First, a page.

To prevent a growing crisis of underemployment, unemployment and out-migration from exploding, new policies will have to be put in place both to reduce the vulnerability of these women and men workers and at the same time stabilise employment within the national borders, without relying on the dubious hope that out-migration will somehow solve the problem if new ways to attract foreign investment into the country are not found. Even if good jobs outside the country were available to some individuals, the social costs of individuals migrating for work and leaving families behind are by now well-understood, strengthening the idea that this cannot be relied upon as a key labour policy in any country.
In the context of countries losing labour-intensive jobs—jeopardising the future of impoverished women as well as men —policies to help stabilise employment and incomes for informal and casualised workers will be crucial. These policies must take gender as well as income status, ethnicity, and other considerations, clearly into account.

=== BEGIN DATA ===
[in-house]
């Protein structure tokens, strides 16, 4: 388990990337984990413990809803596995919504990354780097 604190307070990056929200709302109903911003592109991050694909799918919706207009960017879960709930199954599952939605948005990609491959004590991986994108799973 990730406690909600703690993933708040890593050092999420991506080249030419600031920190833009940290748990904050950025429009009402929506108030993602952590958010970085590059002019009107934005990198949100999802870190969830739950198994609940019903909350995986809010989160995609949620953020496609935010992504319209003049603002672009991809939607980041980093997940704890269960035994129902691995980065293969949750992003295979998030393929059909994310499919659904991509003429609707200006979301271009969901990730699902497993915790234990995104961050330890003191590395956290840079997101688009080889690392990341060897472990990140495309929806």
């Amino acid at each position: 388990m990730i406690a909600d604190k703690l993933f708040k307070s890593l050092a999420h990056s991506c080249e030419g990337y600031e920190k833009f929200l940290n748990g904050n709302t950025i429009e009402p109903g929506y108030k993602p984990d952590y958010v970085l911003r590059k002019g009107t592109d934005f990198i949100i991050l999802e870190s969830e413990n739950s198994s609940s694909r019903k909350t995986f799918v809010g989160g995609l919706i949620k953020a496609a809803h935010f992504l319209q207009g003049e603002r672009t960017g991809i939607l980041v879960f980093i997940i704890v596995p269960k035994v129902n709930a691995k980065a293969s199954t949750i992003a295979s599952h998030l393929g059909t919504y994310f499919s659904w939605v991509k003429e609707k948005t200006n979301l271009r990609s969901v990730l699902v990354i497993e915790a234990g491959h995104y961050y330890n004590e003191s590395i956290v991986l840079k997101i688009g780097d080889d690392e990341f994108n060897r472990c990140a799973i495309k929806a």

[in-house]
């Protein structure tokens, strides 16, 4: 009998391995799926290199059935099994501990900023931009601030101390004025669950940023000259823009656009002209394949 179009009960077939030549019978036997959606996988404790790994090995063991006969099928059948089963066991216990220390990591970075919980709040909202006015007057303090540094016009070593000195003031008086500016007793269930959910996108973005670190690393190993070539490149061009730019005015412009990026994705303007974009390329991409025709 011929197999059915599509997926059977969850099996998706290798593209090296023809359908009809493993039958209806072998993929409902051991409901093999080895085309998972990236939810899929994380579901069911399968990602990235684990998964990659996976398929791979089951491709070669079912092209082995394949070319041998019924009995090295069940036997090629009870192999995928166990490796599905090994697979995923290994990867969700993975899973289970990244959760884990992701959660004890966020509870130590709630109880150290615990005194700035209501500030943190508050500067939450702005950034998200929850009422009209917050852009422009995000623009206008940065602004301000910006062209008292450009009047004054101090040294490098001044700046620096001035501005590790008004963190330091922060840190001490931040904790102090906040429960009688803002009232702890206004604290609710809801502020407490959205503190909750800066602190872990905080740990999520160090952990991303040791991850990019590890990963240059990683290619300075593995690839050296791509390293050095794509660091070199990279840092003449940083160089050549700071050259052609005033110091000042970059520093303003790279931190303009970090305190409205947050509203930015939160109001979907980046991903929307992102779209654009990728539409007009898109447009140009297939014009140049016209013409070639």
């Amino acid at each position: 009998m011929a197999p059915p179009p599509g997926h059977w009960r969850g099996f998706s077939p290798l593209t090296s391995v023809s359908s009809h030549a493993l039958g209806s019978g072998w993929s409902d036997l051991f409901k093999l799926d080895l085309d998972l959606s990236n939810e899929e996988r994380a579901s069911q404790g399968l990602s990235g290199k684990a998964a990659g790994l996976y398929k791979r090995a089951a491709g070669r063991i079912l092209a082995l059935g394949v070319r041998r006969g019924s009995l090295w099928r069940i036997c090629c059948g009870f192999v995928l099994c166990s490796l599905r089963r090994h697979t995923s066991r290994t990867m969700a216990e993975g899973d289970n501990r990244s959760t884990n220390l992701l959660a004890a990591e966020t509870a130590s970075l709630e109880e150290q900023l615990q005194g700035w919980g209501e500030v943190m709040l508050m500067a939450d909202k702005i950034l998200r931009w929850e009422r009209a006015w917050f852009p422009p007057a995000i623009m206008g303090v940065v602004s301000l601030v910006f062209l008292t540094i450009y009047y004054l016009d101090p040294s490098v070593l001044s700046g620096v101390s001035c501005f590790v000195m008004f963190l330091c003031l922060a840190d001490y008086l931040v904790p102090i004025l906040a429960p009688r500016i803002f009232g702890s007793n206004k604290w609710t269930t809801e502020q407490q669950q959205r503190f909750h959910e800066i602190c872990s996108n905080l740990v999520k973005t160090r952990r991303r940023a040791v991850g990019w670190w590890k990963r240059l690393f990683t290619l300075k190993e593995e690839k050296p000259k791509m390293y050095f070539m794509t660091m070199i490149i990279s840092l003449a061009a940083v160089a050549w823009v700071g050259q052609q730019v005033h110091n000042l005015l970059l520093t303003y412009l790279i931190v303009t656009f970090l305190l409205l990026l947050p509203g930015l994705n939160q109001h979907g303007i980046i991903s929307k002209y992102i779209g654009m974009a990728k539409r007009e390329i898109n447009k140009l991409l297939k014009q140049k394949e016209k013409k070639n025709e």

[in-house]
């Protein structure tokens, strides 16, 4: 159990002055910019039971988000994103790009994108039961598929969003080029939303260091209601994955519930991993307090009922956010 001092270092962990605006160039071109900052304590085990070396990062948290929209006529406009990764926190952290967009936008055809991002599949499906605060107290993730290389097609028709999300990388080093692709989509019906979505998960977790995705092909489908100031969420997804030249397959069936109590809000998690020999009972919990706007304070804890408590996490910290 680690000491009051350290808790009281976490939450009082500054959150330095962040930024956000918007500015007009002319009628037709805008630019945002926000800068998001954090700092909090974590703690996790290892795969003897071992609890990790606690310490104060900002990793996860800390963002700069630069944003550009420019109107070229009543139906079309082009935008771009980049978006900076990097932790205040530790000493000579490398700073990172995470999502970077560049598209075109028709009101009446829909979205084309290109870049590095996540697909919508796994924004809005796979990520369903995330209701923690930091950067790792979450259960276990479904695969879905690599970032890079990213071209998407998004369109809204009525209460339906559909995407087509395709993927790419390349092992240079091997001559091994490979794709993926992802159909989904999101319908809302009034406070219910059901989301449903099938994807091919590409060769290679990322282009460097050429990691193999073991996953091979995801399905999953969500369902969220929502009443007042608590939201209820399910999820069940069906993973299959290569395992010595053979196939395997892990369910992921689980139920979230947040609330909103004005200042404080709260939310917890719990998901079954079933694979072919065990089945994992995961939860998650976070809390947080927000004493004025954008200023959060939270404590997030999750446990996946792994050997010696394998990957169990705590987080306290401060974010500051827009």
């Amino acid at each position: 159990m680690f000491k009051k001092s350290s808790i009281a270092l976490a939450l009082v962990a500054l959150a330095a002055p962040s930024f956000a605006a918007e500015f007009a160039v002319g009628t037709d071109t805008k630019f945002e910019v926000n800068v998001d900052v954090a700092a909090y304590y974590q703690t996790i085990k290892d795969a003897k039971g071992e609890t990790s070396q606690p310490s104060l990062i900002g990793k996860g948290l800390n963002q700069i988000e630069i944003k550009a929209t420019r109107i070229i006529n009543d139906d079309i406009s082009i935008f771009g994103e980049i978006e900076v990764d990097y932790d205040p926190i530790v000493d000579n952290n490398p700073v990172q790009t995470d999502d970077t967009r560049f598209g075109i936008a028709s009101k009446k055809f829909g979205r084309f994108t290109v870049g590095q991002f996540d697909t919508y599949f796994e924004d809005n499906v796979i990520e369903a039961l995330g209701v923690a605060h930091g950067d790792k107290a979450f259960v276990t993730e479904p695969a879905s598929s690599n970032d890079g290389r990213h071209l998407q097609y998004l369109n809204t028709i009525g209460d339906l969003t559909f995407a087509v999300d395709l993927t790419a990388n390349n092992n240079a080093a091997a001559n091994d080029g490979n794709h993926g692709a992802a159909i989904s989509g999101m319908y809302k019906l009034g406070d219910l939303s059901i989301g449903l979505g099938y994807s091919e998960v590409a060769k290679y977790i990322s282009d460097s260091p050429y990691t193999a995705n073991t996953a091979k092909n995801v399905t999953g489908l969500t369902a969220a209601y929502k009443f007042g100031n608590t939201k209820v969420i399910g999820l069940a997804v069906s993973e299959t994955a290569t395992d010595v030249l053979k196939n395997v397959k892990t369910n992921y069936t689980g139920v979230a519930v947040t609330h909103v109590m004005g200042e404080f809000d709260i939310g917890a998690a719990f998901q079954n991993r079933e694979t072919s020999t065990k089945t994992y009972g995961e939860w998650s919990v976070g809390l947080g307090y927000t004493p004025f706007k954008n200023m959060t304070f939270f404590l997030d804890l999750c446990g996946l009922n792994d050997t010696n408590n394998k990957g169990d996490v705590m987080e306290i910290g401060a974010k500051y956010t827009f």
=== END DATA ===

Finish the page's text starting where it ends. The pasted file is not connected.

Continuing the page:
Under these conditions, systematic and broad-based technology policies, together with related industrial or sectoral policies (as opposed to very limited technology projects and very localised initiatives), have the potential to be an important element in the larger attempts to build a more stable domestic economy, particularly in countries that have become too dependent on attracting foreign investment in labour-intensive industries. An extensive literature exists indicating that in the past, technology and industrial policies— together with the development of domestic educational and economic institutions—have been part of broader efforts that have helped create and stabilise jobs for both formal and informal workers in several countries in Asia in both “socialist” and “capitalist” regimes.
In fact, all advanced industrial countries (as well as the larger developing countries) have technology and industrial policies, even if they are sometimes justified as necessary for defence or other purposes. For example, the development of the post-vacuum tube computer and laser (e.g., remote sensing) technologies and related industries in the US, were originally developed in the context of war and new “battlefield” requirements. However, the technology and industrial policies adopted by the advanced industrial countries are usually geared toward the relatively large-scale and formal economy, and not the small-scale or informal economy.4